Looks tempting but chances are you’ll be sorry!
We’ve all been there. It’s the first few hours of the holiday and you’re just off the plane, hot, bothered and hungry. And just down the road from the hotel are all those tempting restaurants with colourful awnings, parasol tables, understandable menus and men outside inviting you to eat.
It almost certainly won’t be the best meal of the holiday.
We did it in Athens in a square full of restaurants with outside tables on a warm Greek night. Of course it had to be moussaka, probably the worst slop we’ve eaten, straight out of the freezer and into the microwave.
We did it in Brussels, just off the Grand Place, down that street with places selling moules and frites. The mussels were tasteless, the chips out of a bag. We should have kept on walking.
Another Helping’s Golden Rule No 1: Beware of restaurants touting for business. If they are good enough, they don’t need it. Which leads us to Golden Rule No 2: Try a little further afield and, if possible, go a little outside your comfort zone. It will very probably be worth it.
I know it’s becoming trendy to rave about little salt of the earth out of the way places but sometimes you can strike lucky. Not always. I followed up a rave review in one online guide and wondered what the fuss was about. Perhaps the owner had written it himself or the reviewer was just having a laugh. But don’t be put off the idea.
The other week in Porto we took the train along the River Douro valley. It’s well worth it only you won’t see the river for the first hour, then views are spectacular. We stopped two hours down the line in the middle of the Port wine region at the little town of Regua needing lunch.
Without a smartphone we couldn’t look up TripAdvisor and even if we had we wouldn’t have found it as the Adega Popular wasn’t listed. We wandered aimlessly until my eye was taken by a green canopy over a door leading off a steep, narrow lane, the Rua do Primeiro de Dezembro. We went in to find a party of workmen finishing their lunch at a long narrow table. Apart from them, there was just a middle aged couple and us.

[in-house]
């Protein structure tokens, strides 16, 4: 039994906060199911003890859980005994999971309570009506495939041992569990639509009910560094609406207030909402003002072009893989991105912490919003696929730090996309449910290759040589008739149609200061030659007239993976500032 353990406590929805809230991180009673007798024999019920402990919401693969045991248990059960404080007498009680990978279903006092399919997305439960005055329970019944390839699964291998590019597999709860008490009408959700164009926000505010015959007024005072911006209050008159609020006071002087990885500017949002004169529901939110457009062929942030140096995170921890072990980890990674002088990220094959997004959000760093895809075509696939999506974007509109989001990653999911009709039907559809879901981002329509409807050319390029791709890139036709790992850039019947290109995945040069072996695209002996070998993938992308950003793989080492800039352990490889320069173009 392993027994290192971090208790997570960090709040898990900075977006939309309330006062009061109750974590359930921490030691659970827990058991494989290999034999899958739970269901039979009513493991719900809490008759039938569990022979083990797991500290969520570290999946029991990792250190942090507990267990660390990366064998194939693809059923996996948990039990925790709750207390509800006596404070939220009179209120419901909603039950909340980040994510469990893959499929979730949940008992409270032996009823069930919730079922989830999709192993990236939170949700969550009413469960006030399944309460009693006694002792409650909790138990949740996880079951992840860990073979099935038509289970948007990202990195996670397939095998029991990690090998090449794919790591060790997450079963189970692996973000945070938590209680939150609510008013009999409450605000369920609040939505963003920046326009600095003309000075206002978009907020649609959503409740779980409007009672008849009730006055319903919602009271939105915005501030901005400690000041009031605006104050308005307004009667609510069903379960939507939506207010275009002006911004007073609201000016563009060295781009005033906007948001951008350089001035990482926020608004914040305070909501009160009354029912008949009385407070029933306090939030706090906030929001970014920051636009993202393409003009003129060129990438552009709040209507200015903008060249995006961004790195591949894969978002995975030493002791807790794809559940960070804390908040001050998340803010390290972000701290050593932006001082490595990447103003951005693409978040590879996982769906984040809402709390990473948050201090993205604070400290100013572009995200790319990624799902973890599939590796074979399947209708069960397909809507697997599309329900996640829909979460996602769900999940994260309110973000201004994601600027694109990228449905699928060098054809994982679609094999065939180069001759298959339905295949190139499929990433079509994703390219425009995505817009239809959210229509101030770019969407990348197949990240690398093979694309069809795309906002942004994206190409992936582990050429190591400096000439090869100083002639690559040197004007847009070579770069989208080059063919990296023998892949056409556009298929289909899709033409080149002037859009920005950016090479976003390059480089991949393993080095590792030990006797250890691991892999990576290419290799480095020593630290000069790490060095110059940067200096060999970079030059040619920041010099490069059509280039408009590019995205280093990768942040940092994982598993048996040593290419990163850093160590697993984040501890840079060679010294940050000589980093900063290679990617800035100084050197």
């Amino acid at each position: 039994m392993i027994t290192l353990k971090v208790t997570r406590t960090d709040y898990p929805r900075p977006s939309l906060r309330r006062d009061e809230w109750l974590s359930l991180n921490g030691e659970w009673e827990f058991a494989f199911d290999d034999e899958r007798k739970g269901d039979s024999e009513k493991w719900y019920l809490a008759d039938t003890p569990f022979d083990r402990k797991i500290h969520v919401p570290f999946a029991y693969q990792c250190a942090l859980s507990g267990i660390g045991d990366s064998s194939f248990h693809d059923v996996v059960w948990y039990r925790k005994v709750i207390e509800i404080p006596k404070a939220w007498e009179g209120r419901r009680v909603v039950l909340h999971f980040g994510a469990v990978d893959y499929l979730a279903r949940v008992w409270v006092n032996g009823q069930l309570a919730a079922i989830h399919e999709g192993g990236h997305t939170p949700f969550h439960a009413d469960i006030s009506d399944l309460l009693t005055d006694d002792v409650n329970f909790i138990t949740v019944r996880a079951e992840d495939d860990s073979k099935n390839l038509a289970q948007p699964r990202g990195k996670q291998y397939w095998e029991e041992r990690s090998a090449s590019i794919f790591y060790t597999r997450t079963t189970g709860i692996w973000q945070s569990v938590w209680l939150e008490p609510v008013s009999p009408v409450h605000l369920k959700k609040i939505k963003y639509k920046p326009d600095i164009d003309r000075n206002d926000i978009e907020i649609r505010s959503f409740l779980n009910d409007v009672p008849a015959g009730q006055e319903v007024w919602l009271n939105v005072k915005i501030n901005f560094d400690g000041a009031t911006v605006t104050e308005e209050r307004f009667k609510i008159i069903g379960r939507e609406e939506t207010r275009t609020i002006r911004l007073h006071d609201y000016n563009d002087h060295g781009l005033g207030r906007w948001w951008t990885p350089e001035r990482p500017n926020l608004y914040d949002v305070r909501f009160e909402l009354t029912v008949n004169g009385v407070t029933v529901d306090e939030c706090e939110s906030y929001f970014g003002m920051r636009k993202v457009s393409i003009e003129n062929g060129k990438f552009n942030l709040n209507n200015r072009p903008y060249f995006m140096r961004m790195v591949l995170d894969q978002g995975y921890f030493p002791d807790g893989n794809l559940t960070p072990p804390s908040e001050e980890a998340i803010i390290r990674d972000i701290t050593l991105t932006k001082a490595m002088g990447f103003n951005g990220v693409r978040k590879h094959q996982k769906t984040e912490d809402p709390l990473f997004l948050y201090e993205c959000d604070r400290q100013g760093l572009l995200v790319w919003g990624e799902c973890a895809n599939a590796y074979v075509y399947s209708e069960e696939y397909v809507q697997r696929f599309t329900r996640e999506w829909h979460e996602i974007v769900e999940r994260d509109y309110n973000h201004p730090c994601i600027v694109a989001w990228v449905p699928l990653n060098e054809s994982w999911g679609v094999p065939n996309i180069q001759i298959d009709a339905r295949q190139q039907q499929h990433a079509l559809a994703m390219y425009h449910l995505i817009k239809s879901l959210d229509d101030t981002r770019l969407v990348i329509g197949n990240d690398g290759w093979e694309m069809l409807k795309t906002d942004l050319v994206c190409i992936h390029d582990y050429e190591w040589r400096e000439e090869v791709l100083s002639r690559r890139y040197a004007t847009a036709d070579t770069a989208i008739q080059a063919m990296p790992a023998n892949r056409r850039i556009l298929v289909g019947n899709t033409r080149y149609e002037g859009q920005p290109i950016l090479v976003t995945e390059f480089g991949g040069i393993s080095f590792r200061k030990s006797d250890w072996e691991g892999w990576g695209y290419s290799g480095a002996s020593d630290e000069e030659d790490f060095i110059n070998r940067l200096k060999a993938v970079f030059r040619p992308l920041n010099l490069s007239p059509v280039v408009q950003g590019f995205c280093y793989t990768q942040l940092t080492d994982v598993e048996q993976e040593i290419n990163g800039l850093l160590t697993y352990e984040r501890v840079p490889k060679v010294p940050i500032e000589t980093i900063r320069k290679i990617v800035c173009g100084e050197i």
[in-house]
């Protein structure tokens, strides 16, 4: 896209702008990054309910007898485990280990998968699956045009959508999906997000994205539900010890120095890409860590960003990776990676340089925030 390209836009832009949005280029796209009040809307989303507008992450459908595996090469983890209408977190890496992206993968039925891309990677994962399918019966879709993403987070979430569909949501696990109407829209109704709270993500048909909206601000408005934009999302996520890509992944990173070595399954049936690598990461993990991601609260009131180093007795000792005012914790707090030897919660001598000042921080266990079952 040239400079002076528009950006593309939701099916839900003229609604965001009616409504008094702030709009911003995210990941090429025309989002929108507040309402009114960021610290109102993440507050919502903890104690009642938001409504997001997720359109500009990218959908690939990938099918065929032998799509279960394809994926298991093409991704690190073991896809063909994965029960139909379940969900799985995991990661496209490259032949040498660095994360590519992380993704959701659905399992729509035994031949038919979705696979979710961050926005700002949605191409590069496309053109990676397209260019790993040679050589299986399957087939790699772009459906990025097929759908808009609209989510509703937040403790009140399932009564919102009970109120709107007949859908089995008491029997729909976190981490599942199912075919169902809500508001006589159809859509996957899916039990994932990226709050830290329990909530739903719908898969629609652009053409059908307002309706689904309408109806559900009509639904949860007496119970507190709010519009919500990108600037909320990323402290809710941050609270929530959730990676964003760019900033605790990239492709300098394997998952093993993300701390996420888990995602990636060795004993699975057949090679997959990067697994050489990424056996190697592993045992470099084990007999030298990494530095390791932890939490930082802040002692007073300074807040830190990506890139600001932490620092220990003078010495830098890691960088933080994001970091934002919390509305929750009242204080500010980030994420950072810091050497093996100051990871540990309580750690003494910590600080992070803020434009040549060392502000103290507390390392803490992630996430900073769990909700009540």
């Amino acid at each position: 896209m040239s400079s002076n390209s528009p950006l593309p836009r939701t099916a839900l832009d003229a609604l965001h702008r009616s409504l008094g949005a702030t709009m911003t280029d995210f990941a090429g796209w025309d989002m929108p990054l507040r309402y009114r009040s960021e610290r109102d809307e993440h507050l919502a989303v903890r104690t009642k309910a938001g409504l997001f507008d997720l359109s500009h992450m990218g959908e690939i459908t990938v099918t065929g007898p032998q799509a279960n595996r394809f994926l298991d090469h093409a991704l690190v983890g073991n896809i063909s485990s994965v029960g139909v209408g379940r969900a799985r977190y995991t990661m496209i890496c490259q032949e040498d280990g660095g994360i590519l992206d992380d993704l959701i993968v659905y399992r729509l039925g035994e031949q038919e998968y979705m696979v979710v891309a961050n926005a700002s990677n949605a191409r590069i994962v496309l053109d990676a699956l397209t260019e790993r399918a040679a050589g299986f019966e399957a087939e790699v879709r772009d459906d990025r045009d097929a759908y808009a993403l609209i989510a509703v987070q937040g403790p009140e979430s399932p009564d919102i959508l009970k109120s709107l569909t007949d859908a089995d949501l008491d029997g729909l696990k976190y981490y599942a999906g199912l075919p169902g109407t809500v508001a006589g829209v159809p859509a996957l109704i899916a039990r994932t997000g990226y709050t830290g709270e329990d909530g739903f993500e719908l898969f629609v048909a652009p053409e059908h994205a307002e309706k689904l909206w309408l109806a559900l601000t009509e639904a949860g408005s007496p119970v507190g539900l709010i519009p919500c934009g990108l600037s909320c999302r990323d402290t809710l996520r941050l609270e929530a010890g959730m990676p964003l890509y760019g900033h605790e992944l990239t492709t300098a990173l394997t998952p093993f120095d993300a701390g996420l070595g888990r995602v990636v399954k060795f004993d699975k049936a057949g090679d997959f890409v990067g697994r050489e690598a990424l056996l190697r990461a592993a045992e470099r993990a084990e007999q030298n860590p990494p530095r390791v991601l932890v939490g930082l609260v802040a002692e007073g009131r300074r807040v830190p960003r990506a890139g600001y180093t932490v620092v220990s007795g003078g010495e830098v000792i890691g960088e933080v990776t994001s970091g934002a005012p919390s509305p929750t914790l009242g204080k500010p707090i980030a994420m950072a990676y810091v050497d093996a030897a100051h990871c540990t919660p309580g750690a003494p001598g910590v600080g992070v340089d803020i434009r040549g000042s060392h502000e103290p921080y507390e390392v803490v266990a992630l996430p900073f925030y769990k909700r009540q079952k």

The owner asked if we spoke Portuguese. No. Did he speak English? No. French? “Un peu.” We were on. “Le menu?” He shrugged and pointed to an A –board on the pavement with the limited day’s menu chalked up. We went out to inspect it and translated it from Portuguese to French to English.
“Coelho estufado?” “Lapin,” he said. Ah, rabbit stew. My wife had the vitela, veal. Now it really was good. My stew, on the bone, was hearty, the veal steak massive, blushing red and tender. With bread, olives, oil, two mains, a shared pudding, two coffees and a bottle of wine we had change from 30 euros. What a bargain.
The previous year in Lisbon we’d wandered down a side street, Rua Praia do Bom Sucesso, to find the lively Restaurante O Recanto, full of locals and office workers. There was no English menu but our chicken escalope and cheese salad and bottle of vinho verde went down very well and cost us peanuts.
Then there was that lunch in Venice not more than 300m from the Grand Canal, by the side of which a couple of coffees can cost 10 euros. Not here. This was a workmen’s café which had escaped the gentrification of the area and was still selling cheap, robust, authentic food with a menu solely in Italian.
And probably one of the best meals we had in Venice. Well, there was that great pizzeria, a good 15 minutes walk from our hotel, well out of the tourist zone . . .
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